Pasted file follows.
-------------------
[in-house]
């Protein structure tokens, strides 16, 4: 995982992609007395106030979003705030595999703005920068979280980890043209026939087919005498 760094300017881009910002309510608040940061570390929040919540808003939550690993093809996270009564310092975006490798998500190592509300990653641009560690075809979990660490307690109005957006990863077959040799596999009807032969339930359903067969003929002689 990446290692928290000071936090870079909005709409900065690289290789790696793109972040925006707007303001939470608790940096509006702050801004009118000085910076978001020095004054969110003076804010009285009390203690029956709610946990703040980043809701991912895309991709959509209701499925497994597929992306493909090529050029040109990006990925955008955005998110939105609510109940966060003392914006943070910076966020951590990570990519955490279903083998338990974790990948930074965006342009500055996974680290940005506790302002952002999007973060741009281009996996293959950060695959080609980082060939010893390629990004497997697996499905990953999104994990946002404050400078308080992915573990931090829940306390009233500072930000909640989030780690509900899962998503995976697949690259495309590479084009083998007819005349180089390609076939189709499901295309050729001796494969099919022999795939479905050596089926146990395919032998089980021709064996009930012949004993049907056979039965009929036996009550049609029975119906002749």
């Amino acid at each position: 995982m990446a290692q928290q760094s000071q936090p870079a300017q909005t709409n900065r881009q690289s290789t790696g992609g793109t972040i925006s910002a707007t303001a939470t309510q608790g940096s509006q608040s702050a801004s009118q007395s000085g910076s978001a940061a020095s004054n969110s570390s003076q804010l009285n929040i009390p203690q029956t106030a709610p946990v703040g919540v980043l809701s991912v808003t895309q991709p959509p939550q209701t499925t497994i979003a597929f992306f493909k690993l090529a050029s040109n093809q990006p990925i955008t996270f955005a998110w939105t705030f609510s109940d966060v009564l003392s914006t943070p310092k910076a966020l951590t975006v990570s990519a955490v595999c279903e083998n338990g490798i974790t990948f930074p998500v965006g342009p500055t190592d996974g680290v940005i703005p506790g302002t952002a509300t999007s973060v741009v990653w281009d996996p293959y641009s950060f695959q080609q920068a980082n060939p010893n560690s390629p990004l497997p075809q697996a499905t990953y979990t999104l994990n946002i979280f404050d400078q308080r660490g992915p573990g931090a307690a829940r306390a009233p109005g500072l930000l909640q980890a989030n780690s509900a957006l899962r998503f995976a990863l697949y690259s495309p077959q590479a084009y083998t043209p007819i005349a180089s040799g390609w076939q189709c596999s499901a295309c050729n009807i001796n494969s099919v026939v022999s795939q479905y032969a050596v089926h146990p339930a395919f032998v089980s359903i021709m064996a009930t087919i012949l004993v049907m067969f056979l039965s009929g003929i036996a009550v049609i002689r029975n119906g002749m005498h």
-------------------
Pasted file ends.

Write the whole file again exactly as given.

[in-house]
């Protein structure tokens, strides 16, 4: 995982992609007395106030979003705030595999703005920068979280980890043209026939087919005498 760094300017881009910002309510608040940061570390929040919540808003939550690993093809996270009564310092975006490798998500190592509300990653641009560690075809979990660490307690109005957006990863077959040799596999009807032969339930359903067969003929002689 990446290692928290000071936090870079909005709409900065690289290789790696793109972040925006707007303001939470608790940096509006702050801004009118000085910076978001020095004054969110003076804010009285009390203690029956709610946990703040980043809701991912895309991709959509209701499925497994597929992306493909090529050029040109990006990925955008955005998110939105609510109940966060003392914006943070910076966020951590990570990519955490279903083998338990974790990948930074965006342009500055996974680290940005506790302002952002999007973060741009281009996996293959950060695959080609980082060939010893390629990004497997697996499905990953999104994990946002404050400078308080992915573990931090829940306390009233500072930000909640989030780690509900899962998503995976697949690259495309590479084009083998007819005349180089390609076939189709499901295309050729001796494969099919022999795939479905050596089926146990395919032998089980021709064996009930012949004993049907056979039965009929036996009550049609029975119906002749």
């Amino acid at each position: 995982m990446a290692q928290q760094s000071q936090p870079a300017q909005t709409n900065r881009q690289s290789t790696g992609g793109t972040i925006s910002a707007t303001a939470t309510q608790g940096s509006q608040s702050a801004s009118q007395s000085g910076s978001a940061a020095s004054n969110s570390s003076q804010l009285n929040i009390p203690q029956t106030a709610p946990v703040g919540v980043l809701s991912v808003t895309q991709p959509p939550q209701t499925t497994i979003a597929f992306f493909k690993l090529a050029s040109n093809q990006p990925i955008t996270f955005a998110w939105t705030f609510s109940d966060v009564l003392s914006t943070p310092k910076a966020l951590t975006v990570s990519a955490v595999c279903e083998n338990g490798i974790t990948f930074p998500v965006g342009p500055t190592d996974g680290v940005i703005p506790g302002t952002a509300t999007s973060v741009v990653w281009d996996p293959y641009s950060f695959q080609q920068a980082n060939p010893n560690s390629p990004l497997p075809q697996a499905t990953y979990t999104l994990n946002i979280f404050d400078q308080r660490g992915p573990g931090a307690a829940r306390a009233p109005g500072l930000l909640q980890a989030n780690s509900a957006l899962r998503f995976a990863l697949y690259s495309p077959q590479a084009y083998t043209p007819i005349a180089s040799g390609w076939q189709c596999s499901a295309c050729n009807i001796n494969s099919v026939v022999s795939q479905y032969a050596v089926h146990p339930a395919f032998v089980s359903i021709m064996a009930t087919i012949l004993v049907m067969f056979l039965s009929g003929i036996a009550v049609i002689r029975n119906g002749m005498h």